To retain my sanity and keep stress levels down, I take “news” (aka usually anxiety-producing biased content) in tidbits (not tweets) — morsels that are still so disturbing I cannot linger long. Excessive hurricanes, fires, flooding; power cuts and flight cancellations due to excessive heat; people rushed to emergency rooms for heat exhaustion and dying from heat stroke — are all happening today. Right now. The reality of worldwide weather changes and what I see in my own environment confirm climate change stories first-hand.
Every day this summer I’ve thanked God for air conditioning. I wasn’t so fortunate in my youth. Residing in a 3rd floor walk-up with no AC, an oscillating fan kept me alive when I couldn’t escape the suffocating city heat — and that was 30 years ago before even hotter temps.
So much is at stake — lives, food, clean water, breathable air, electricity to name a few. Can the grid endure? I wonder about a global outage. We saw Puerto Rico’s plight with no electricity for 11 months…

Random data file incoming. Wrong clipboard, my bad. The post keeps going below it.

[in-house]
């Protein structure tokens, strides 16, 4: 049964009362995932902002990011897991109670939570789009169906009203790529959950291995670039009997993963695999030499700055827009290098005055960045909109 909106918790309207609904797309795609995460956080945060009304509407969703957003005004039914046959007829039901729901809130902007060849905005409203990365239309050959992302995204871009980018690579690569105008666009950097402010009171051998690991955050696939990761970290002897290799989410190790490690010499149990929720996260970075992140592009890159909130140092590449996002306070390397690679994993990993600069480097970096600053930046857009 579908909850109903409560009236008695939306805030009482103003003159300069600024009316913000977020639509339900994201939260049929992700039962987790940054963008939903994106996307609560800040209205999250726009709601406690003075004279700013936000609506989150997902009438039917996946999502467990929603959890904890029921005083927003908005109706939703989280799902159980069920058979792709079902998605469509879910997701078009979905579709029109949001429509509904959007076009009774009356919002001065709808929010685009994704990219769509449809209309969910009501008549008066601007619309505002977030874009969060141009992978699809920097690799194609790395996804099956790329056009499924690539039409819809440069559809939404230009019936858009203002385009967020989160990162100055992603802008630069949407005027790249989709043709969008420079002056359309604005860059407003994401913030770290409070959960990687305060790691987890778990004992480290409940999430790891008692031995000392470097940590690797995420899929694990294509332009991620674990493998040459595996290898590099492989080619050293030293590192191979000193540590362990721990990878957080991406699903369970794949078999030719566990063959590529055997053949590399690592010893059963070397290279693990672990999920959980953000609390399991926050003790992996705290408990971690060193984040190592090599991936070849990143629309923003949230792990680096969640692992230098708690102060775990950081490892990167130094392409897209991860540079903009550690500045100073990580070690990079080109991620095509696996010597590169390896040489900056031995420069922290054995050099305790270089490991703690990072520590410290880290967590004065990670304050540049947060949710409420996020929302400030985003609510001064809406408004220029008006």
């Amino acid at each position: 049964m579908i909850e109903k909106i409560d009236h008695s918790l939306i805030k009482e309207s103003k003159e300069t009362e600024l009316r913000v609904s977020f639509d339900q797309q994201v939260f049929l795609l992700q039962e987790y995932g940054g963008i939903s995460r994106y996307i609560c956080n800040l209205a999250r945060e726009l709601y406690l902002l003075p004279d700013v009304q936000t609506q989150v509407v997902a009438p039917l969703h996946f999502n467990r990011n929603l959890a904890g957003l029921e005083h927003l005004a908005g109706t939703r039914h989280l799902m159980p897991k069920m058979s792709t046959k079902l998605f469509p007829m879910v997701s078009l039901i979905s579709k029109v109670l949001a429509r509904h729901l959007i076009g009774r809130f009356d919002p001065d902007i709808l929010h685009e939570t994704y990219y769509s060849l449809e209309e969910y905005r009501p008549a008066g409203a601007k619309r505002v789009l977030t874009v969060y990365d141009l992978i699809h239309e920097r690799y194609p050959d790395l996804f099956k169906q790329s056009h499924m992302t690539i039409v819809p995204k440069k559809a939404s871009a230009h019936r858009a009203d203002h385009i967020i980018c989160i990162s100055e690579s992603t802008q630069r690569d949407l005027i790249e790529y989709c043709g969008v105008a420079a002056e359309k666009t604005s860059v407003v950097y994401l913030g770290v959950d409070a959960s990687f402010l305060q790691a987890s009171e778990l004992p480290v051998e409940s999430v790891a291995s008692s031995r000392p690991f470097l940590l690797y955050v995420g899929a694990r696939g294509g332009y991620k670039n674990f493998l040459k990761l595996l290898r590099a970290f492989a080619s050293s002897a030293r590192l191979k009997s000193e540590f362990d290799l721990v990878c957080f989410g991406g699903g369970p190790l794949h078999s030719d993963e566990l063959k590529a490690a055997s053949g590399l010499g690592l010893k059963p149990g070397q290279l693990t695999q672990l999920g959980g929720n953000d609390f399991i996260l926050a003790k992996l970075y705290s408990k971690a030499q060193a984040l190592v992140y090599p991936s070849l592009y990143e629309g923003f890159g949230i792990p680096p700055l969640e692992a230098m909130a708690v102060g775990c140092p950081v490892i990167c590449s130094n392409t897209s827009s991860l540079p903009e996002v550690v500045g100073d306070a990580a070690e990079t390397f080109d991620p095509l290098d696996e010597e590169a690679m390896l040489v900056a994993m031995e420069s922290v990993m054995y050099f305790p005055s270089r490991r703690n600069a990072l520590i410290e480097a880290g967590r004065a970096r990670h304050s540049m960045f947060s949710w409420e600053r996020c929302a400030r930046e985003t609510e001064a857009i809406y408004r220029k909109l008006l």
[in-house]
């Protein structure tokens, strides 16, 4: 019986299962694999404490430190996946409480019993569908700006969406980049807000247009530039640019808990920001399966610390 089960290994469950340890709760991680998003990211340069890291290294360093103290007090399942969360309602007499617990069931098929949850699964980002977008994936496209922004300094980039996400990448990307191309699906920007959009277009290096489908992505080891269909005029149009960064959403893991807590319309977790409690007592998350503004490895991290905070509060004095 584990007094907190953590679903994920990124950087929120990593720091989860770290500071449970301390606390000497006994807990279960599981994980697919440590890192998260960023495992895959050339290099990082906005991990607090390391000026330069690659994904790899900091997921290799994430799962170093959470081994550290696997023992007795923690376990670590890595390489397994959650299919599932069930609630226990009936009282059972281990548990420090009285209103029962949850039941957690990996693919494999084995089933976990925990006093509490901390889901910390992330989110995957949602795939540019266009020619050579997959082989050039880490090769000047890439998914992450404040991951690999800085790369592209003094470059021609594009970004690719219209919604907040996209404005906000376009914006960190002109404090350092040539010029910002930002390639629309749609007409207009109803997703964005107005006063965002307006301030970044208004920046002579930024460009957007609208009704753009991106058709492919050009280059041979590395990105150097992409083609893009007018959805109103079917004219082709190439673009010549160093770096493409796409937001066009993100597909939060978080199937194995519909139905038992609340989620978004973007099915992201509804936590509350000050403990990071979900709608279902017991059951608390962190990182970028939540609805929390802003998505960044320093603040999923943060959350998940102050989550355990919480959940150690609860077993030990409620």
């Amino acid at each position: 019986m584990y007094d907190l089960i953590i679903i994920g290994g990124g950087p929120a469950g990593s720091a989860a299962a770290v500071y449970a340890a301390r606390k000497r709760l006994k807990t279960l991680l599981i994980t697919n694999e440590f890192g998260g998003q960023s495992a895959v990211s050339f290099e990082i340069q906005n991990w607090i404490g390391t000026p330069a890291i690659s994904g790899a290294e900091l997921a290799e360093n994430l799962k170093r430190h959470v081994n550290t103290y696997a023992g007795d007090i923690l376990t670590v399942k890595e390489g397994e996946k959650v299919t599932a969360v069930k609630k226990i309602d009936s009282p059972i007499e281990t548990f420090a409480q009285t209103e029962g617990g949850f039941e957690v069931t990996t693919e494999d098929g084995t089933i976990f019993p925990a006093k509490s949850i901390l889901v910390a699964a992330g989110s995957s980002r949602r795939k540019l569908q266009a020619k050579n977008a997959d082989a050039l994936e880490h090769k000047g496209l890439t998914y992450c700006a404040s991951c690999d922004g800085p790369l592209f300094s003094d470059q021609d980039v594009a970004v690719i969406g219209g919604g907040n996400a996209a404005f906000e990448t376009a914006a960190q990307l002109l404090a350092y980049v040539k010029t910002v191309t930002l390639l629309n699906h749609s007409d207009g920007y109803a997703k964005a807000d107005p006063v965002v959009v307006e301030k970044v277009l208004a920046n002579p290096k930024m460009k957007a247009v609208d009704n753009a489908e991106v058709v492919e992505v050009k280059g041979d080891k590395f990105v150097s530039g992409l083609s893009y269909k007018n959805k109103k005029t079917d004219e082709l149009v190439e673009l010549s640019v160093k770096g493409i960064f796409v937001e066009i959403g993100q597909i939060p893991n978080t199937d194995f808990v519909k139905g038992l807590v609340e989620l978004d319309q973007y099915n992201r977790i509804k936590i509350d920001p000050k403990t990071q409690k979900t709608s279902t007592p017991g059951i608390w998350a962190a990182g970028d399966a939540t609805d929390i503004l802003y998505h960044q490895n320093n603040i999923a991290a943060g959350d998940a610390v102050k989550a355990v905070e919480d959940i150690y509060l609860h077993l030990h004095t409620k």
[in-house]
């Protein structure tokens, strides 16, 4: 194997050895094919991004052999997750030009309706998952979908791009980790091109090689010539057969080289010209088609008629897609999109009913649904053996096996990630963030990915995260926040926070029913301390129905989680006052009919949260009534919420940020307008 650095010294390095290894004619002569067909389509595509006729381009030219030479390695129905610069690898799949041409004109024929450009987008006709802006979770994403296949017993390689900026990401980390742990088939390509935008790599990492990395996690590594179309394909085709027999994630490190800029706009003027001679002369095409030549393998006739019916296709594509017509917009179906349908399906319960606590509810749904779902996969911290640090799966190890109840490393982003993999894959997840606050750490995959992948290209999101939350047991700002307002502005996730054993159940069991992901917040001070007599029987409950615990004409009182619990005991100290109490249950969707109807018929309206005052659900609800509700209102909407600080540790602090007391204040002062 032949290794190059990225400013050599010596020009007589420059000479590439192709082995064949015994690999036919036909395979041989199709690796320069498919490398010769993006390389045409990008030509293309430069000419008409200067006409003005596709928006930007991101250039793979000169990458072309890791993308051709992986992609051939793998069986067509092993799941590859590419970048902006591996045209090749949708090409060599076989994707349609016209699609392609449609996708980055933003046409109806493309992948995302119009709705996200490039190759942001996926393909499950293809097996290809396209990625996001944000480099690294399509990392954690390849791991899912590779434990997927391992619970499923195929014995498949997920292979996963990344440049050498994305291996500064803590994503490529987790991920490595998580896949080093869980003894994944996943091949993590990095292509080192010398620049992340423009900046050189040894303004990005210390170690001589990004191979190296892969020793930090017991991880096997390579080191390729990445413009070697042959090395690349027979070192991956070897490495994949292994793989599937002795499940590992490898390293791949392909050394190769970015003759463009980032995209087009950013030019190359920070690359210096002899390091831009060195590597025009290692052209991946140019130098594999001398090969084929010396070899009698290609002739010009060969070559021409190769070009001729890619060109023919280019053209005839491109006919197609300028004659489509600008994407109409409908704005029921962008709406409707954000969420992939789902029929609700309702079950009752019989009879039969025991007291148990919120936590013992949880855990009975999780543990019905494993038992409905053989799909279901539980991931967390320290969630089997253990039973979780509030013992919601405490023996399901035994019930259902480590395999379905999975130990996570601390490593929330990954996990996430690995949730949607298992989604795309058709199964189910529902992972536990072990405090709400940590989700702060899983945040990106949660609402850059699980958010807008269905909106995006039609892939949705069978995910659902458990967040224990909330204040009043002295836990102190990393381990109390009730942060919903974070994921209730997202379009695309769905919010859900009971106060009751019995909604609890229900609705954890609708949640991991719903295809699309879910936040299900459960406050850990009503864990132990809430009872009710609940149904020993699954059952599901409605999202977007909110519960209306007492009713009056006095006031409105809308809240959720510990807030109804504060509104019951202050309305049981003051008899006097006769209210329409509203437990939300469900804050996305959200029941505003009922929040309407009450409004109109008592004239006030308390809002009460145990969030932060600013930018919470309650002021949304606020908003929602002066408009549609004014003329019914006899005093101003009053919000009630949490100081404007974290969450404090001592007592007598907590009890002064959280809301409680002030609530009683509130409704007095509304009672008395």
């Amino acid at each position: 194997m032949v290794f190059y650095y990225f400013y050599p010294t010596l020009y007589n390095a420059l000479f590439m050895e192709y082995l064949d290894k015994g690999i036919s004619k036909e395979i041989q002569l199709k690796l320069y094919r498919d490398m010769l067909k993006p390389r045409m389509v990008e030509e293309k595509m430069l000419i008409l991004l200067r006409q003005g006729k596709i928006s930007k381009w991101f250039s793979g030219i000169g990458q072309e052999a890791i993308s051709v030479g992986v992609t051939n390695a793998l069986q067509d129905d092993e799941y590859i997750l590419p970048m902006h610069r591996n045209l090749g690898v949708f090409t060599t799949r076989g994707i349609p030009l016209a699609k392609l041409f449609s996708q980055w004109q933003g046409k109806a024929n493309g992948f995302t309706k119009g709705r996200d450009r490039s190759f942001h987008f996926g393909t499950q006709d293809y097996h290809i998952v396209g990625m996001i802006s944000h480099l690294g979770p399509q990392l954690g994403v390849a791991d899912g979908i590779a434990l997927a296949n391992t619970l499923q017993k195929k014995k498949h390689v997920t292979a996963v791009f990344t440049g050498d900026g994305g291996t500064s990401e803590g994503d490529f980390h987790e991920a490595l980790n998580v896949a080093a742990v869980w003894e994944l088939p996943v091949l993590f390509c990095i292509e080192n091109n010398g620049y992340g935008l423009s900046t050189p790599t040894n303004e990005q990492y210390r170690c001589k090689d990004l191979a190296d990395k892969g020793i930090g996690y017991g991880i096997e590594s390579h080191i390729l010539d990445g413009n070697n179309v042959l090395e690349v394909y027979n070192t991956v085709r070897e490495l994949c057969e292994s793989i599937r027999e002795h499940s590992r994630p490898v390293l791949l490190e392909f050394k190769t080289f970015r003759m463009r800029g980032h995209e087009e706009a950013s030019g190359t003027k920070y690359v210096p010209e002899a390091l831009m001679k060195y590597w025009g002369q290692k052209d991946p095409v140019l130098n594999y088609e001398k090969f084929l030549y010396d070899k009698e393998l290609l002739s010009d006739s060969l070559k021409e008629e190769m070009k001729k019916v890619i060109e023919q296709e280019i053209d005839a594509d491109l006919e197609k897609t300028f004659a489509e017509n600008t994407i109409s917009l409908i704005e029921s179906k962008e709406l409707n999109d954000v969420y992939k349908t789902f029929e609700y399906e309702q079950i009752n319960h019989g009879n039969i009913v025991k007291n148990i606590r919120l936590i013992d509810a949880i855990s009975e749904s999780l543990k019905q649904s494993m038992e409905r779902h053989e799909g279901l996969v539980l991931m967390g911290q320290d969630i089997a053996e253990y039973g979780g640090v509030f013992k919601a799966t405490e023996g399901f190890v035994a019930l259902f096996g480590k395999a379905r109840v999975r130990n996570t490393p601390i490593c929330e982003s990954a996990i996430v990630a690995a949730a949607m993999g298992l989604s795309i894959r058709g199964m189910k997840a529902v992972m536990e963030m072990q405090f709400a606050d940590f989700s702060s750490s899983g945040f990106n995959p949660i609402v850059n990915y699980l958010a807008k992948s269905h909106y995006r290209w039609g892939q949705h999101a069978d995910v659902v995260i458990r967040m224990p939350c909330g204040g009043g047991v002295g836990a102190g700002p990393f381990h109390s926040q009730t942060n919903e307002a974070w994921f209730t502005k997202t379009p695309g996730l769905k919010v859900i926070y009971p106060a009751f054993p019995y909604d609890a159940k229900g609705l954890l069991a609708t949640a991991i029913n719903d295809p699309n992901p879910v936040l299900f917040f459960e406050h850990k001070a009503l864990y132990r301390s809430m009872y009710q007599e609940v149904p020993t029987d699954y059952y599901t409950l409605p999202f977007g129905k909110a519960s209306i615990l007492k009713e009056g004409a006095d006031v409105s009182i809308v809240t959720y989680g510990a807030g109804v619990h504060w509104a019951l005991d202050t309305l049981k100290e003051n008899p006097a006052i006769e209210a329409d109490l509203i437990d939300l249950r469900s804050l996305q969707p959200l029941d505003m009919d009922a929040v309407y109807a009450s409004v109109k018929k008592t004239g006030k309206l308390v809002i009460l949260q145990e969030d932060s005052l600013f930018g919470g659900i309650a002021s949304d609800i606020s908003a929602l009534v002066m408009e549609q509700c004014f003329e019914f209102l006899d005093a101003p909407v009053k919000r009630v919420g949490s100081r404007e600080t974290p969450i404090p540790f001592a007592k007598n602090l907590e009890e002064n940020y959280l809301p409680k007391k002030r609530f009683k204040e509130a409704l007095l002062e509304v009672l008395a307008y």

Brian Petersen, a climate change and planning academic at Northern Arizona University noted in a Guardian article, “It’s only a matter of time until the west is completely insufficiently prepared for climate change. If we really wanted to be prepared we would be doing a lot of different things that we’re not doing.”
Some cities are offering cooling shelters and promising to slash green house gas emissions but is it too little too late? Have we poisoned what nature’s generously given and created our own Hell on earth?
Cities planting more trees to help alleviate the heat are like saying, “Oh Mother Nature, you were right. You knew all along what we needed…yet, taking it for granted we foolishly followed our selfish ways.”
I wonder what your personal experiences have been with climate change, what differences are you noticing in your local environment?